WASHINGTON: The six-year cold peace that the US and Iran have operationally maintained in Syria could be approaching an end as their rival strategies collide in the east and south of Syria.
This silent truce between US and Iran effectively broke on May 18 when the US-led coalition carried out its first airstrike against an Iranian proxy group near the base of Al-Tanf, close to Syria’s border with Iraq and Jordan.
The base hosts US advisers and local forces that Washington is training in its battle to take back Daesh-held territory. But the strike, experts agreed, is a harbinger of a period of more confrontation between US and Iran as their agendas seem bound to clash in a post-Daesh Syria.
Fight for geopolitics and territory
In a briefing from the US Defense Department on Wednesday, Air Force Lt. Gen. Jeffrey Harrigian defined the May 18 strike as a move to protect pro-US forces. “First thing I would say is I’m concerned about any threat to our forces on the ground,” he said.
Harrigian did not apologize or shy away from further action against Iranian proxies if they become a threat to the US-trained forces. “I’m just going to reiterate the fact that we will protect our forces... we will do what it takes to ensure that our ground forces, if they’re threatened, we’re going to take the necessary action,” he said.
The operational dynamics on the ground in Syria are inching Tehran and Washington closer to a confrontation said Nicholas A. Heras, a fellow at the Center for a New American Security (CNAS) in Washington.
“The IRGC (Iranian Revolutionary Guard Corps) is running Iranian foreign policy toward Syria, and the IRGC is acutely aware that building US military presence in southern and eastern Syria would take significant territory out of Assad’s reach,” Heras told Arab News.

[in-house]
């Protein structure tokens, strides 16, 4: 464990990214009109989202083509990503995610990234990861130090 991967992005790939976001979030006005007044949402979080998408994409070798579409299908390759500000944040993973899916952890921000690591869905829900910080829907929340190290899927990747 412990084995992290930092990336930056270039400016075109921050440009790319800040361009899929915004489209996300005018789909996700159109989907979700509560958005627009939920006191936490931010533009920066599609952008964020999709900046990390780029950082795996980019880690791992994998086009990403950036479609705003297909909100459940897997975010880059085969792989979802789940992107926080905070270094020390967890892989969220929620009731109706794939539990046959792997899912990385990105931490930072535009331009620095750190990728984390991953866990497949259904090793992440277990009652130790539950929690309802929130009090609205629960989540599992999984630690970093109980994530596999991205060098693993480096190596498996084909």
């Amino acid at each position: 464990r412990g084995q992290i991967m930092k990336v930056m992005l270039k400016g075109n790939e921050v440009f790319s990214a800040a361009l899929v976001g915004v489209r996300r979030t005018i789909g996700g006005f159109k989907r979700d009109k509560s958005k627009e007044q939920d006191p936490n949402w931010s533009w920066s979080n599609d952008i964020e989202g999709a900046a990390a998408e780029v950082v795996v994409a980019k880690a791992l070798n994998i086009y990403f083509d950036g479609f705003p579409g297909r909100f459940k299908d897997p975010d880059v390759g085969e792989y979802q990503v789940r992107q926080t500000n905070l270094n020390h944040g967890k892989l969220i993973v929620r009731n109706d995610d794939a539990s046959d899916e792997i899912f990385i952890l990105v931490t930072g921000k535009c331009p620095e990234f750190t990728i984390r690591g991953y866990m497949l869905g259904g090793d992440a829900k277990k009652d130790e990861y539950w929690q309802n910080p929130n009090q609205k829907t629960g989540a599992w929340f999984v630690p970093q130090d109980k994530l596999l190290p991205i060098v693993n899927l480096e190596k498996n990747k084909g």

In essence “Iran does not want Assad to be left with nothing to claim on the monopoly board that is Eastern Syria,” which explains the recent buildup of pro-Iran militias in the area according to the expert.
Faysal Itani, a senior fellow with the Atlantic Council’s Rafik Hariri Center for the Middle East, told Arab News the US strike was “simply a move by Washington to enforce basic principles that it will protect its forces and local allies, including in areas where there are ongoing offensive operations.”
In the bigger scheme, the fight is one for leverage and territory, explained Heras. “The Trump administration is actively looking for options to utilize the counter-Daesh campaign, and the territory conquered by US-backed (forces), to prevent Iran from achieving its objectives in Syria.” Heras added that “the US wants to build maximum leverage on Bashar Assad and his friends Iran and Russia, and the best way to do that now is by capturing and ruling territory in eastern Syria.”
Ripe for escalation?
Itani defined the US and Iran as “adversaries in a zero-sum geopolitical competition,” but with limitations in Syria. In this latest development Itani said “the US has an anti-Daesh mission, and fighting it appropriately means taking steps that infringe on Iranian territorial and political interests in Syria.”
Another clash of interest is in Iran’s fear “that the US will support a large Saudi and GCC (Gulf Cooperation Council) stabilization mission in eastern Syria,” said Heras. The expert added that “Iran sees the US counter-Daesh campaign as a tool for the Arab Gulf countries to enter Syria in lockstep with the United States.”
Both Heras and Itani agreed that Iran will continue to try to test US limits and its growing zone of influence in eastern Syria. “Escalation is ripe, and the US would most likely win that encounter,” said Heras. Itani cautioned that despite Washington’s military superiority “Iran can complicate things tremendously in Syria and elsewhere.”